I don’t think it’s about greed, it’s about accountability in what you do. I work in a non profit that passes a strict federal audit review year after year after year. We work everyday under those terms and sleep at night.

    Size of government or business is not the issue, it’s what it produces cost effectively. Who complains about the size of the Apple Corporation?

    The public discourse for the past 24 months has been below banal and it’s costing us all. Let’s hope OWS continues to upgrade the dialogue about “all Americans; and when I say all Americans, I mean all Americans.” Ted Kennedy

  5. Mel Tanzman

    Great piece TK. I visited OWS twice this weekend. It would be tough to get thru the crowds in a chair and there are no other accomodations such as ASL, so there are limits to how our folks can participate. They are really building a community there and the decisionmaking process is remarkably participatory. Maybe we should ask them if they would welcome a forum/discussion with us and put it on their schedule- Invite DIA and other advocates- what do you think

  6. tkadmin Post author

    Mel, a bunch of us were there yesterday, including a significant contingent from DIA. I know that it would be difficult for me to be engaged in the OWS participatory democracy, but there are other PWDs who have gotten involved. I am fairly certain that they do have a disability workgroup. I will try to follow up and get back to you.

  7. charles

    To: TK Small : Thank You for the endless , champining, intellegent thinking, and overall commitment to those in our society who are most vulnerable. I am a triple stroke survivor, who volunteers time at a local Adult Senior day care , here in Burke county, NC. Our clients ; some with wheelchairs , some with walkers , some with stroke symptoms , some with dimensia , widow’s , & widower’s are so greatful that you are able to be their voice!!!!!!!!!!!!!!! May God Bless You!!!!!! Charles

  8. Jolene Rusk

    I loved your thoughts although I respectfully disagree with your stance on the OWS movement. Do you really believe they know what they are marching or protesting about? So far it has been about ever injustice ever known to man, the reason it catches on as a “movement” is those without a sense of belonging saw this and rode that train…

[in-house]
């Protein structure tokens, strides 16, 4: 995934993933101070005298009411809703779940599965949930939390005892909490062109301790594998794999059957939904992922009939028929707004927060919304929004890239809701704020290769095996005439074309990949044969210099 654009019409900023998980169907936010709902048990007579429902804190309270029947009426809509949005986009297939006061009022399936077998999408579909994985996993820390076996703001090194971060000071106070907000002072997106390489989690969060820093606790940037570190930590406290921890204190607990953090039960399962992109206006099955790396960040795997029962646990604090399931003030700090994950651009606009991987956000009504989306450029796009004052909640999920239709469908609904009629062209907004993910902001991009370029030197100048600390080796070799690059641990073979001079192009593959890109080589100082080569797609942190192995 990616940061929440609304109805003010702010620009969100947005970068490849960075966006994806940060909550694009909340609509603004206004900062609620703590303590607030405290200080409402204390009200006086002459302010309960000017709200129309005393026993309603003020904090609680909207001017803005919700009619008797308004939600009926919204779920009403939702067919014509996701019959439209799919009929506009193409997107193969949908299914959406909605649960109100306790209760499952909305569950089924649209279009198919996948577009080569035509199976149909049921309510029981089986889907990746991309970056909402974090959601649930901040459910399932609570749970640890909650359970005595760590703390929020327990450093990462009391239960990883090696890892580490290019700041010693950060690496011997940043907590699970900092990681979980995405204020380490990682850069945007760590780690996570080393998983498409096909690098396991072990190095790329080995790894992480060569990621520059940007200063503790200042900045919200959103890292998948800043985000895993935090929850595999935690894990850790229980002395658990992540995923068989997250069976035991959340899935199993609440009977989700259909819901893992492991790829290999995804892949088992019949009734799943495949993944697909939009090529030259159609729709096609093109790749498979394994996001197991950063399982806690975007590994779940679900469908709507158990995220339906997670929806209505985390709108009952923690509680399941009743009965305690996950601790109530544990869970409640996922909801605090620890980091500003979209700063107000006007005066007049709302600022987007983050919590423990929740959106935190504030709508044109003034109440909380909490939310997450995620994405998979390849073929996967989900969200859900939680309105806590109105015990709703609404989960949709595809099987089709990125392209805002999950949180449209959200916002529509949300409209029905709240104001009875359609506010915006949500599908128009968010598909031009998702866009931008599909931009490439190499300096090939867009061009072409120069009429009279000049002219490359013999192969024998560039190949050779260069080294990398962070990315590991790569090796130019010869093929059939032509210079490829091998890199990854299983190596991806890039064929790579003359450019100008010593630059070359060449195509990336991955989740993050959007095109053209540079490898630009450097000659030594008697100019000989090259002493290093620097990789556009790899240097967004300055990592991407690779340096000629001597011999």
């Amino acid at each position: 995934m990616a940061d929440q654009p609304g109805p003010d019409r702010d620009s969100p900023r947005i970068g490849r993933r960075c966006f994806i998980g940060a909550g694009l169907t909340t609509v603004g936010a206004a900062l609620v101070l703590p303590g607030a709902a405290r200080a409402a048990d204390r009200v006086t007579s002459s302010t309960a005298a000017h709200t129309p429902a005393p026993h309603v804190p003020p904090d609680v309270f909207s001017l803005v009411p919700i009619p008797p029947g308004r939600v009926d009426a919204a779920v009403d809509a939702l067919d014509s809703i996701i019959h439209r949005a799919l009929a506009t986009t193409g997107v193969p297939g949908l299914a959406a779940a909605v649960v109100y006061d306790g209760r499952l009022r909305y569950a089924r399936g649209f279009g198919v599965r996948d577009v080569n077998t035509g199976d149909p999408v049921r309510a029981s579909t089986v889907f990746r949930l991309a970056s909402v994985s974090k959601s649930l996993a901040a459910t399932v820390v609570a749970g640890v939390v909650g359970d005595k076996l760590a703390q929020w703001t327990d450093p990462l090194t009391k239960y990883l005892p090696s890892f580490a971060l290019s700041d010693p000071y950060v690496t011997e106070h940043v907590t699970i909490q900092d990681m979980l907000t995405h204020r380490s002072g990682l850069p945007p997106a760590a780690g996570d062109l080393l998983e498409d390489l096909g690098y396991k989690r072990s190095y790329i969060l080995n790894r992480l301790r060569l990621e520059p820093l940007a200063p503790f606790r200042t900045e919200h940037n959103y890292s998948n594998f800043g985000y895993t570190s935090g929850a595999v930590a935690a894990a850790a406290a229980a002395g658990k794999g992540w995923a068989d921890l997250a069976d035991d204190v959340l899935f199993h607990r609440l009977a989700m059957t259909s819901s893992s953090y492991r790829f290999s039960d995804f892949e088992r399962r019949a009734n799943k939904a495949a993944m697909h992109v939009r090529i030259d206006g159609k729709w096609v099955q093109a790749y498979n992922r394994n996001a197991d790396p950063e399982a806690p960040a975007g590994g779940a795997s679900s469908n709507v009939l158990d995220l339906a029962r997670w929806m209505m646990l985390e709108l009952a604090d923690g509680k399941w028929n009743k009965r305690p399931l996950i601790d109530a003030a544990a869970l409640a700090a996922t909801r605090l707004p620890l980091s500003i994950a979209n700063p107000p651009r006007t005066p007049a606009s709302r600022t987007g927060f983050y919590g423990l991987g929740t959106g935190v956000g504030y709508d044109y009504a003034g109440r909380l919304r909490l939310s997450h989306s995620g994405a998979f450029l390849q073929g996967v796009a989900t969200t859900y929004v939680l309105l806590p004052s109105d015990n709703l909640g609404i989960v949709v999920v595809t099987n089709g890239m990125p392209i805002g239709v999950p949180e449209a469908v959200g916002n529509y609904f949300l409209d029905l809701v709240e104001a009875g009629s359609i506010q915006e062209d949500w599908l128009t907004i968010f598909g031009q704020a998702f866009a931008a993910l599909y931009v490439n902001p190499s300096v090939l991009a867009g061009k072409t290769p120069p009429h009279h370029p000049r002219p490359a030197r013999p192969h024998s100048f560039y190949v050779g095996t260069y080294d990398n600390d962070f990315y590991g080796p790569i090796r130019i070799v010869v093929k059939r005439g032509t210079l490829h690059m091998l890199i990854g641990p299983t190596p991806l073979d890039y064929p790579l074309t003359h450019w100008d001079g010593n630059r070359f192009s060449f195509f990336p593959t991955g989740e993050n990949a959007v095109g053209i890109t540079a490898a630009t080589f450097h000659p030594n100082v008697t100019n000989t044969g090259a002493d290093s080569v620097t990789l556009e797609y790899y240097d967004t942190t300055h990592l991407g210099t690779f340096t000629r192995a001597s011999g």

To change the lives of persons with disabilities you need public policy changes, changes than affect where one can live the quality of care they receive and the kinds of repercussions they can take if they are neglected. Not to mention the kind of ignorance like, “one is so much better than NONE…” So, now we should be tokens? In a movement about nothing, but anger simply because one is better than one — very chilling.

  9. amy

    from the OWS mission statement –
    “They have perpetuated inequality and discrimination in the workplace based on age, the color of one’s skin, sex, gender identity and sexual orientation.”

    where is the mention of disability?

    were we left out because none of us were there?

    and yes, we do need to fight for better services, but what about also fighting for better job opportunities. it SEEMS like i hear so much about services but so little about fighting for what could make us more self sufficient. am i missing something?

  10. #Occupy at Home

    Thank you for writing this. I’m a disability rights activist who lives and works from my bed. I know many PWDs who cannot travel, who participate in life from home or bed. We exist, and we can help. We ARE part of the 99 percent, as you know!
    We can donate supplies, make calls, tweet, and even participate in the General Strike — even if we’re on disability.
    Please spread the word and join us. We are just getting our sites set up.
    We’ve started #Occupy at Home for people with disabilities or illnesses that prevent us from traveling who support the Occupy movement. Please spread the word to those who want to help from home, and to other #Occupies that we exist, and that we can help. and on Facebook

  11. Ralph Giordano

    Nice work Mr. Small.
    I support your decision to join the Occupy Wall Street activities so long as they are peaceful and law abiding. You also lament President Obama’s policy regarding a health care program and other government agency shortcomings. But there is no equally deserving balancing movement calling fior an Occupy Washington movement.

    We will not solve our countries economic downturn with remedies that criticize all with unfair fervor and visibly place blame on one segment of society as is being visited on Wall Street. The nations economic difficulties were brought on by powerful government, labor, and private sector leaders both conservative and liberal who
    denied fiscal realities in instituting failed economic practices. Mr. Small we need to implement strategies that seek to limit misguided politically expedient government policies and self serving big labor choices, as well as Wall Street
    Thanks, Ralph Giordano